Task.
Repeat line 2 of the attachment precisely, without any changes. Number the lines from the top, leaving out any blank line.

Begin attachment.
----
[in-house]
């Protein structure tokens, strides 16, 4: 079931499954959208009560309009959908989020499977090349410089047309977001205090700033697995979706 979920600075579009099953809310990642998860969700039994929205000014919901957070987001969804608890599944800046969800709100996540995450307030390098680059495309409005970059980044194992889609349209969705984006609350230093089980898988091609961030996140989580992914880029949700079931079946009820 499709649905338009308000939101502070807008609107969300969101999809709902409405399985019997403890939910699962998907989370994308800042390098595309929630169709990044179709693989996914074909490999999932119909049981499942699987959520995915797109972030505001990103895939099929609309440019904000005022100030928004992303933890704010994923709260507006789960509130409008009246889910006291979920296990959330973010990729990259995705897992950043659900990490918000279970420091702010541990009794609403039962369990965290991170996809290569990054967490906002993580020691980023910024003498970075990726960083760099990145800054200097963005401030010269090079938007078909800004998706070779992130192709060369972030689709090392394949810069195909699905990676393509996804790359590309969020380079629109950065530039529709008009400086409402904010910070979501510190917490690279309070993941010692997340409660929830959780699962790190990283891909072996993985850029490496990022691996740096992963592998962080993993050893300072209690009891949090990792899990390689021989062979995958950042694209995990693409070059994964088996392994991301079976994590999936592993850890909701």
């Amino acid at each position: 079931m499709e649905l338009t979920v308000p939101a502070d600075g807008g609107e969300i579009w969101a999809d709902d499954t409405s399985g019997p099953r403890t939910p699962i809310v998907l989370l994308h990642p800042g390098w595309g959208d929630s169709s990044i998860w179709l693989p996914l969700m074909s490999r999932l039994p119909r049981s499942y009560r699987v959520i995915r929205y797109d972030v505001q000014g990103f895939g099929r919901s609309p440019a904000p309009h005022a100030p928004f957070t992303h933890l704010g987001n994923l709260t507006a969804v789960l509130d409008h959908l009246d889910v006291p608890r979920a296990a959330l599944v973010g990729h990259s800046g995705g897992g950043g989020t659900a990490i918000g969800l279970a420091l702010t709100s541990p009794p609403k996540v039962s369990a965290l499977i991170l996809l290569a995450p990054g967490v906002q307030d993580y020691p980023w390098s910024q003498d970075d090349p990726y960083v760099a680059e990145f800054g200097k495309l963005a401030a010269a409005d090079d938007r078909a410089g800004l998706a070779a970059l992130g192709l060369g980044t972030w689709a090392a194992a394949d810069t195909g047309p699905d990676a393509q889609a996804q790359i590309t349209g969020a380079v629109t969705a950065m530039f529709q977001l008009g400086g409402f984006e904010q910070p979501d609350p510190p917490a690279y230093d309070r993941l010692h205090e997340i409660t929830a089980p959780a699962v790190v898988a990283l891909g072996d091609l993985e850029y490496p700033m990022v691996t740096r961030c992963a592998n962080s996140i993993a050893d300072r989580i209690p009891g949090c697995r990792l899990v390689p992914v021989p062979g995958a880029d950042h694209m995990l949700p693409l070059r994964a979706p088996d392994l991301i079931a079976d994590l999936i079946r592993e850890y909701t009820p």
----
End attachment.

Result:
């Protein structure tokens, strides 16, 4: 079931499954959208009560309009959908989020499977090349410089047309977001205090700033697995979706 979920600075579009099953809310990642998860969700039994929205000014919901957070987001969804608890599944800046969800709100996540995450307030390098680059495309409005970059980044194992889609349209969705984006609350230093089980898988091609961030996140989580992914880029949700079931079946009820 499709649905338009308000939101502070807008609107969300969101999809709902409405399985019997403890939910699962998907989370994308800042390098595309929630169709990044179709693989996914074909490999999932119909049981499942699987959520995915797109972030505001990103895939099929609309440019904000005022100030928004992303933890704010994923709260507006789960509130409008009246889910006291979920296990959330973010990729990259995705897992950043659900990490918000279970420091702010541990009794609403039962369990965290991170996809290569990054967490906002993580020691980023910024003498970075990726960083760099990145800054200097963005401030010269090079938007078909800004998706070779992130192709060369972030689709090392394949810069195909699905990676393509996804790359590309969020380079629109950065530039529709008009400086409402904010910070979501510190917490690279309070993941010692997340409660929830959780699962790190990283891909072996993985850029490496990022691996740096992963592998962080993993050893300072209690009891949090990792899990390689021989062979995958950042694209995990693409070059994964088996392994991301079976994590999936592993850890909701």